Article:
Signal Management

The MAH should have robust signal management processes in place to detect and evaluate new safety signals that could have an impact on patient safety. It is expected that the MAH will work in accordance and in collaboration with the EU signal management process, for which the Pharmacovigilance Risk Assessment Committee (PRAC) has oversight. Signal management applies to all authorised products within the EU including nationally approved products. A signal is defined as a new potentially causal association or new aspect of a known causal association with a medicinal product. The information can come from any source and the MAH must follow the processes involved. This entails detection, prioritisation, validation and assessment of the signal to determine the impact on the existing risk-benefit profile of the product. A validated signal must undergo further assessment to review the impact on the risk-benefit profile of the product. Confirmed signals are signals that, after analysis of all the available evidence, establish a new causal association or new aspect of a known association. If it is identified as an emerging safety concern that could have an impact on the risk-benefit balance of the product or have implications for public health, this could lead to regulatory action and urgent communication of the new risk with prescribing HCPs and patients. Regulatory action could entail changes to the prescribing information, additional risk management obligations, restricted use of the product or withdrawal from the market.

Global Literature Search Strategy

It is required that upon submission of a MA application, the MAH will conduct regular (at least weekly) searches of the medical and scientific literature to identify any emerging safety information. Local (non-indexed) literature searches may also be required to review journals relevant to the therapeutic area or patient population. Literature searches should be constructed in such a way to identify both Individual Case Safety Reports (ICSRs) of ARs and relevant safety information (e.g. class effects) for consideration in periodic reports.

The EMA also screen global literature for ARs associated with certain EU authorised products via the Medical Literature Monitoring (MLM) service. The MAH should monitor and download ICSRs for their products where these are included in the MLM list of products.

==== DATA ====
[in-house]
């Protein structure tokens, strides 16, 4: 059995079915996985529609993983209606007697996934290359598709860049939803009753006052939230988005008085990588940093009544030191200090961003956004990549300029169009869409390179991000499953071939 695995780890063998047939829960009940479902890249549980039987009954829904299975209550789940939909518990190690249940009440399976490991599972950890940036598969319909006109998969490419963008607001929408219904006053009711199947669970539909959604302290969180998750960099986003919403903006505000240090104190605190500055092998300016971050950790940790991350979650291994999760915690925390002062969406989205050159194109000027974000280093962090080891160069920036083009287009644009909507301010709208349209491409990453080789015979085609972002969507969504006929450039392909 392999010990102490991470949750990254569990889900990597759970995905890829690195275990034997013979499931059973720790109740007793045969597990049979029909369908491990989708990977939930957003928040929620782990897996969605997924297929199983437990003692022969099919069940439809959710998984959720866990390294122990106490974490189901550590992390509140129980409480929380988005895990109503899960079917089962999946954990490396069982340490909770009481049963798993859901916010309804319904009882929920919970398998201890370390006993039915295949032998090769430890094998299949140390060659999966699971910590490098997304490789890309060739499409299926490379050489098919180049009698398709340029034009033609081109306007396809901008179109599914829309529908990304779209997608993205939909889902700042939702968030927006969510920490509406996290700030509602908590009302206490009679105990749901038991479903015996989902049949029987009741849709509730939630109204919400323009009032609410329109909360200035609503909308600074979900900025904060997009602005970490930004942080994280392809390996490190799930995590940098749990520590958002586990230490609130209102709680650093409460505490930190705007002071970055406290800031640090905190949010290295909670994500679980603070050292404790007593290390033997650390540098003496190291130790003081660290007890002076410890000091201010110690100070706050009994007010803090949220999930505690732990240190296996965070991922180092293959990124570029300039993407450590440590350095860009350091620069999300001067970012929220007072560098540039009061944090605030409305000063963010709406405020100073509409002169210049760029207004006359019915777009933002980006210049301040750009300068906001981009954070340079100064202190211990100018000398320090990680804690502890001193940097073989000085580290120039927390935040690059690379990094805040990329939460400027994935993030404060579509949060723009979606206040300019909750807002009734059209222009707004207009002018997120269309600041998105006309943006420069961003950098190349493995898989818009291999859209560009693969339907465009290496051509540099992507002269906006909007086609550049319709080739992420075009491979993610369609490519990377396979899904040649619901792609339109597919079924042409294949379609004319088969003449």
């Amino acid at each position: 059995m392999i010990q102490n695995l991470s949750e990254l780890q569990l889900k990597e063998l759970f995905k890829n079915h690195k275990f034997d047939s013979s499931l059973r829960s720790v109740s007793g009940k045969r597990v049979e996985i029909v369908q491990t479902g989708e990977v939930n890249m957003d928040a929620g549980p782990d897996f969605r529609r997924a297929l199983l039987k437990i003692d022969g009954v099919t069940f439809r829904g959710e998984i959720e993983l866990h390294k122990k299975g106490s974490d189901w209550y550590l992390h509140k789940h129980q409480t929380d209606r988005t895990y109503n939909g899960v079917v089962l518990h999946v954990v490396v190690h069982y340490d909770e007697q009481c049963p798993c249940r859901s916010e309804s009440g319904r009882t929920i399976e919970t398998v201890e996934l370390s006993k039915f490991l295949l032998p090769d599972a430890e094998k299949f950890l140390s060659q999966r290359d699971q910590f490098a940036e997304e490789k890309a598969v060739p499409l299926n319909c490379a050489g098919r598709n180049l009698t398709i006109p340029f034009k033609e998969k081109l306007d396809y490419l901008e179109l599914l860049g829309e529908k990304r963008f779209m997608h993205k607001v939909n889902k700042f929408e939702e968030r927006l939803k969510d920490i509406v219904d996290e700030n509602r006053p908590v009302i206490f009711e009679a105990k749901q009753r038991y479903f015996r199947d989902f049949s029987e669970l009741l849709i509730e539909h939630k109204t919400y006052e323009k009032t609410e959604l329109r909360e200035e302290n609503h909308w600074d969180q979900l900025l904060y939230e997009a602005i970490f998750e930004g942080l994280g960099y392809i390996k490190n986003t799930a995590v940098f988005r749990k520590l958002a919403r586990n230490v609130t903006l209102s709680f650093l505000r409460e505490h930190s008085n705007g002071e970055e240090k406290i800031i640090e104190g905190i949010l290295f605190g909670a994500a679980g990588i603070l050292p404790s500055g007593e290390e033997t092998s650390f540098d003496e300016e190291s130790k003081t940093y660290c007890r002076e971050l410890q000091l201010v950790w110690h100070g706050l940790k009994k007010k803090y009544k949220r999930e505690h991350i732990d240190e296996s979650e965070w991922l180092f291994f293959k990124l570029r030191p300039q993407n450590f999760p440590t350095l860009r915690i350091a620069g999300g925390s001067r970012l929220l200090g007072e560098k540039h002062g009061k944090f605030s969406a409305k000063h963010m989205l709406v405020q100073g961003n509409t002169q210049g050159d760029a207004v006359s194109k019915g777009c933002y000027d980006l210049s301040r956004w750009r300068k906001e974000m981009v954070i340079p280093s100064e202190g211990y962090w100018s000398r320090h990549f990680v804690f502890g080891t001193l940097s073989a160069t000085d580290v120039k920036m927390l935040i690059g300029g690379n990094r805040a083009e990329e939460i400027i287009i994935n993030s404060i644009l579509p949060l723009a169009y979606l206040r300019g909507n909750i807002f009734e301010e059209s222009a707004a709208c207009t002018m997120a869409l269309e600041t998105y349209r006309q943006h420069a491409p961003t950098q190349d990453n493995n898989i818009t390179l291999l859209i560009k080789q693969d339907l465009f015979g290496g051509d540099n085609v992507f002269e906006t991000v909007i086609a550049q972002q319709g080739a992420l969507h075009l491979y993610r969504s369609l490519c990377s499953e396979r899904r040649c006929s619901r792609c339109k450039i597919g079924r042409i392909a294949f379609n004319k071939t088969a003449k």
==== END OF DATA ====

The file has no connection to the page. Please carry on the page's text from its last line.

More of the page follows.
EudraVigilance Maintenance

The MAH must be registered within the EMA’s EudraVigilance (EV) database to send and receive ICSRs and maintain the eXtended EudraVigilance Medical Product Dictionary (XEVMPD) also referred to as the Article 57 database. The MAH must register in EV the details of the organisational headquarters, the QPPV contact details, the location of the PSMF, as well as information on EEA authorised products in XEVMPD. Where electronic submission of ICSRs to EV is to be conducted directly from the MAH’s database via a gateway, testing of the MAH’s database with EMA is required to verify accuracy and completeness of submissions made subsequently. The MAH must also be registered with the EudraVigilance Data Analysis System (EVDAS) to download outputs on all ARs within EudraVigilance for their product(s) for signal management purposes.


This article provides a brief overview of the key requirements for establishing a PV system in support of authorised products within the EU. The European framework for PV is comprehensive and does provide a good basis for meeting requirements outside the EU but there are specific requirements in other territories that are not covered by EU requirements. Furthermore, there are specific additional requirements within the EU at a national level that need to be met. The EMA provide guidance within the Good Pharmacovigilance Practice (GVP) modules which cover the PV requirements within the EU. Establishing a PV system can be a complex, resource and time intensive and costly endeavour. Increasingly, many companies choose to out-source part or all of the PV activities to third party PV providers. While this can enable faster set-up and reduced costs, the MAH retains ultimate responsibility for all the PV activities and the safety of their products. Therefore, when delegating any activities to a PV provider, whilst cost is always an important factor, it is vital to undertake continuous due diligence (e.g. via audits) of the provider to ensure their systems and processes are maintained, robust, compliant and validated (IT systems). Furthermore, the MAH must ensure that staff are appropriately qualified, experienced and trained to perform their roles.

QVigilance is committed to delivering quality-driven pharmacovigilance services and working flexibly and collaboratively with our customers. For further information on PV requirements for the EU or beyond, or to discuss outsourcing services, please contact the team at or visit our website


QVigilance Team
QVigilance Team